Whether you are a budget or luxury traveler, you’ll find that Tbilisi, and generally the whole country, is a very budget-friendly destination. Accommodation, transportation, food, and even attractions are relatively inexpensive. More importantly, most of the historic sights are free of charge.
In terms of places to stay, Tbilisi is home to various international hotel chains like Sheraton, Marriott, Radisson, and Ibis to name a few, but if you are more of an Airbnb person, renting an entire apartment can cost you around $30 per night. Solo travelers can find cheap and nice hostels to stay at.
Georgia’s capital is one of the oldest cities in Europe, therefore it boasts lots of historical sights for you to explore. Ruled by various Middle-Eastern power of the middle centuries, and later on by the Russian Empire, the city still hides traces of those epochs in its backstreets.
In the 19th century, Tbilisi starts to develop into a European city. Moorish and Gothic motifs emerged with Art Nouveau and stylized Medieval Georgian architectural decoration. The unity of diverse styles and traditions creates a unique appearance for the city. One of the most impressive sights of this period is the painted entrance hallways, most featured on houses that used to belong to merchants and nobleman. Today, they are residential houses and some are enlisted as cultural heritage sights.
You can find architectural examples of each period of the country’s existence – starting from the ancient city wall, the ruins of the first town, Soviet architecture, and modern glass buildings. Tbilisi perfectly blends those architectural styles within its territory, making the city a unique places to travel to.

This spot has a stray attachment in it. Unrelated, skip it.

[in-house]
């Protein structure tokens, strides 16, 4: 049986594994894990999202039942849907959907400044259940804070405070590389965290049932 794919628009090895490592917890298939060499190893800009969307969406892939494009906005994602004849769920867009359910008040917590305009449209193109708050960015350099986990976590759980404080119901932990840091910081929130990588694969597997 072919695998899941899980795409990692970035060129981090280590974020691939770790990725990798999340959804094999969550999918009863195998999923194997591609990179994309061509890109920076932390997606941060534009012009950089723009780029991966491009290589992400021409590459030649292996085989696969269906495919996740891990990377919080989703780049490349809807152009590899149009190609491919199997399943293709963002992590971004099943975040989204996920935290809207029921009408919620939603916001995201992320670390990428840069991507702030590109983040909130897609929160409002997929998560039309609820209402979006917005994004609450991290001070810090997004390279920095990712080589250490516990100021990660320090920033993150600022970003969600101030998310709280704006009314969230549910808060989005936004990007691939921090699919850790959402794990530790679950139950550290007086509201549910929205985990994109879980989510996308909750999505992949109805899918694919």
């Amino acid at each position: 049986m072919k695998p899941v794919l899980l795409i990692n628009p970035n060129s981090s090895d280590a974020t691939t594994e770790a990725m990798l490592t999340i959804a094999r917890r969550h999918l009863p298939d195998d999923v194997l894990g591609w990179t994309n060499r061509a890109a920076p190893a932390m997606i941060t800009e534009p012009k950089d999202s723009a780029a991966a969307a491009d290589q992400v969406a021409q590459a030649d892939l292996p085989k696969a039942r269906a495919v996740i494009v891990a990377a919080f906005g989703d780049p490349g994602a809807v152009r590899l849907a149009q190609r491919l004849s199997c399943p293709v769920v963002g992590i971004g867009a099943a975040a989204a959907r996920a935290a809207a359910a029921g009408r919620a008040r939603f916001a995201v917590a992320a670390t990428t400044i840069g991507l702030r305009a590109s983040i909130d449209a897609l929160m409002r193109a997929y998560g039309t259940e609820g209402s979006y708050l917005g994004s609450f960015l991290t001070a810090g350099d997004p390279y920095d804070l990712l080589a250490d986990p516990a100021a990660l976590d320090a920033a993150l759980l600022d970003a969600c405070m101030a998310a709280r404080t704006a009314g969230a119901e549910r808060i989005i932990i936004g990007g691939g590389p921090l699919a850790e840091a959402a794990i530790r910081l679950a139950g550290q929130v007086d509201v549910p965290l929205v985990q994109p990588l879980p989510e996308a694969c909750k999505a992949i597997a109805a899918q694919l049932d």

When walking down the streets of the city, you will notice small and big markets, stalls pretty much in every corner. Vegetables, fruits, souvenirs, and household stuff are all sold by farmers or second-hand dealers. Mostly, the items sold in markets are relatively cheap compared to supermarkets and other shops.
However, if you’re not a big grocery market lover, you might want to check out the Dry Bridge flea market, where you can find unique souvenirs to take back home.
For those of you who love attending music festivals, Tbilisi should be on your radar. There are several festivals held throughout the year, but most of them are scheduled during spring, summer, and autumn. And to choose which one suits you best, check out our article about 16 Georgian festivals
Even though the majority of the restaurants here focus on Georgian food, there still others which serve cuisine from different countries. But it’s more likely that you’ll want to try all the local meals as much as you can. Therefore, make sure to try Khinkali, the meat dumplings, Khachapuri, a cheese pie, Georgian kebab, and vegetables in walnut sauce.
Museum lovers will enjoy their vacation here because there are dozens of museums to visit here. And, more importantly, the ticket for those museums start at GEL$3 (US$1.25). You can visit history, Soviet occupation, archeological treasury, various art galleries, and folk instrument museums to name a few.
Mural art in Tbilisi is still in a developing phase, with new artists emerging every day. The graffiti you’ll see here might not be as professional as in other parts of the world, but there are several street artists who do a gorgeous job at decorating gray facades of various buildings all across the city. And if you’d like to know where to find those pieces, check out our guide.